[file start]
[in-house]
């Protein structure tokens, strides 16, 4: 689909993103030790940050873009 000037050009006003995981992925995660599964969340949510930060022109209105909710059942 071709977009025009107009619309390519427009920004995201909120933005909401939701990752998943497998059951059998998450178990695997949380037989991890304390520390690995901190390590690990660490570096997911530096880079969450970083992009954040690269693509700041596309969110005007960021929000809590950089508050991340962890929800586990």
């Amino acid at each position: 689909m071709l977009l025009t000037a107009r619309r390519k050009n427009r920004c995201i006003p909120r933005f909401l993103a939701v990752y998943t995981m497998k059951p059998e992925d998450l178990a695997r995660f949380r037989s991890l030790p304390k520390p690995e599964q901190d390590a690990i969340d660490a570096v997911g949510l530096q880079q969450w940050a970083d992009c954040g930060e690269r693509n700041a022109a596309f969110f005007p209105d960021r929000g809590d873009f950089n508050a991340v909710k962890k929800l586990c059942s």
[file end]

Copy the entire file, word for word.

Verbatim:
[in-house]
């Protein structure tokens, strides 16, 4: 689909993103030790940050873009 000037050009006003995981992925995660599964969340949510930060022109209105909710059942 071709977009025009107009619309390519427009920004995201909120933005909401939701990752998943497998059951059998998450178990695997949380037989991890304390520390690995901190390590690990660490570096997911530096880079969450970083992009954040690269693509700041596309969110005007960021929000809590950089508050991340962890929800586990």
């Amino acid at each position: 689909m071709l977009l025009t000037a107009r619309r390519k050009n427009r920004c995201i006003p909120r933005f909401l993103a939701v990752y998943t995981m497998k059951p059998e992925d998450l178990a695997r995660f949380r037989s991890l030790p304390k520390p690995e599964q901190d390590a690990i969340d660490a570096v997911g949510l530096q880079q969450w940050a970083d992009c954040g930060e690269r693509n700041a022109a596309f969110f005007p209105d960021r929000g809590d873009f950089n508050a991340v909710k962890k929800l586990c059942s």